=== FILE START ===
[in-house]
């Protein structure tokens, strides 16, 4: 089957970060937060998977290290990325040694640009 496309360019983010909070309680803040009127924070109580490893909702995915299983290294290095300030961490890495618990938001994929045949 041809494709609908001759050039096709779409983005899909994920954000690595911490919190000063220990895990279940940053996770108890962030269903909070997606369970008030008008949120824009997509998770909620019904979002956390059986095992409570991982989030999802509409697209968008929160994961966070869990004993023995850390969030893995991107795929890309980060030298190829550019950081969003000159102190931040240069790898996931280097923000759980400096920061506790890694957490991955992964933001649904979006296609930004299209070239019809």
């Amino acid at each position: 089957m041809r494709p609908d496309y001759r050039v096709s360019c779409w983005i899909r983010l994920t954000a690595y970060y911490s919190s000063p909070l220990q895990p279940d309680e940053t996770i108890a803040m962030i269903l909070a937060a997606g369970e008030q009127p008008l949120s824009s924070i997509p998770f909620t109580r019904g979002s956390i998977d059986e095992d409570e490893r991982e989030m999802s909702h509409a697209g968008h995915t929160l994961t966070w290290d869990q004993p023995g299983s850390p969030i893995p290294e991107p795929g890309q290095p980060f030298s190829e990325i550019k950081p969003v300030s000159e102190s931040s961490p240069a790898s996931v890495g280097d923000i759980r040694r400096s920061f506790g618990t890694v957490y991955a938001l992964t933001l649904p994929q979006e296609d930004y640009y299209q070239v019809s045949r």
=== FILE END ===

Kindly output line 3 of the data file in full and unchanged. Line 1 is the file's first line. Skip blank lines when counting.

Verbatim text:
């Amino acid at each position: 089957m041809r494709p609908d496309y001759r050039v096709s360019c779409w983005i899909r983010l994920t954000a690595y970060y911490s919190s000063p909070l220990q895990p279940d309680e940053t996770i108890a803040m962030i269903l909070a937060a997606g369970e008030q009127p008008l949120s824009s924070i997509p998770f909620t109580r019904g979002s956390i998977d059986e095992d409570e490893r991982e989030m999802s909702h509409a697209g968008h995915t929160l994961t966070w290290d869990q004993p023995g299983s850390p969030i893995p290294e991107p795929g890309q290095p980060f030298s190829e990325i550019k950081p969003v300030s000159e102190s931040s961490p240069a790898s996931v890495g280097d923000i759980r040694r400096s920061f506790g618990t890694v957490y991955a938001l992964t933001l649904p994929q979006e296609d930004y640009y299209q070239v019809s045949r």